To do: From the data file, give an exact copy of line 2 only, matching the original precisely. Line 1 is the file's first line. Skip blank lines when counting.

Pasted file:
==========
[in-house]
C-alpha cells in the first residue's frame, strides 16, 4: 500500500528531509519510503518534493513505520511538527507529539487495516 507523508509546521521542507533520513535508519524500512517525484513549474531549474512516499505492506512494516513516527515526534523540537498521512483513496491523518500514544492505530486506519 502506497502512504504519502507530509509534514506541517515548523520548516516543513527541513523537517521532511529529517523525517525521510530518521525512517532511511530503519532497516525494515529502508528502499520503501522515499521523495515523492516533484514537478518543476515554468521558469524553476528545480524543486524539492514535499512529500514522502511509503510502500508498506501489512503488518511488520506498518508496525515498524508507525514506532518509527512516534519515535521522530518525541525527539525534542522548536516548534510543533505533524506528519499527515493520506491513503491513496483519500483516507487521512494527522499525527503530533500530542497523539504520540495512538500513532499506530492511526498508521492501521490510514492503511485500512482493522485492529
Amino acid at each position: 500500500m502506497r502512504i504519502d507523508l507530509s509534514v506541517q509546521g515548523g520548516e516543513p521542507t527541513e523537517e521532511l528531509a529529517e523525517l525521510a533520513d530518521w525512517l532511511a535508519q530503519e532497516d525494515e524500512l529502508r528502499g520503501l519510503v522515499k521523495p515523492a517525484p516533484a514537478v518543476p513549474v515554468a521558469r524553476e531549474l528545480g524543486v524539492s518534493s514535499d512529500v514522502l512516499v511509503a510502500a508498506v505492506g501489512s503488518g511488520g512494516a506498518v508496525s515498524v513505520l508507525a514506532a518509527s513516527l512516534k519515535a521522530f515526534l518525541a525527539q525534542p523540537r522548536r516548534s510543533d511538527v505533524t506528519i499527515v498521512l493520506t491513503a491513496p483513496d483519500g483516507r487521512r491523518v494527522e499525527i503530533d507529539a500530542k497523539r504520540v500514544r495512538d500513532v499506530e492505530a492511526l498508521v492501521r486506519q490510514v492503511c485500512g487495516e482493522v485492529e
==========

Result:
C-alpha cells in the first residue's frame, strides 16, 4: 500500500528531509519510503518534493513505520511538527507529539487495516 507523508509546521521542507533520513535508519524500512517525484513549474531549474512516499505492506512494516513516527515526534523540537498521512483513496491523518500514544492505530486506519 502506497502512504504519502507530509509534514506541517515548523520548516516543513527541513523537517521532511529529517523525517525521510530518521525512517532511511530503519532497516525494515529502508528502499520503501522515499521523495515523492516533484514537478518543476515554468521558469524553476528545480524543486524539492514535499512529500514522502511509503510502500508498506501489512503488518511488520506498518508496525515498524508507525514506532518509527512516534519515535521522530518525541525527539525534542522548536516548534510543533505533524506528519499527515493520506491513503491513496483519500483516507487521512494527522499525527503530533500530542497523539504520540495512538500513532499506530492511526498508521492501521490510514492503511485500512482493522485492529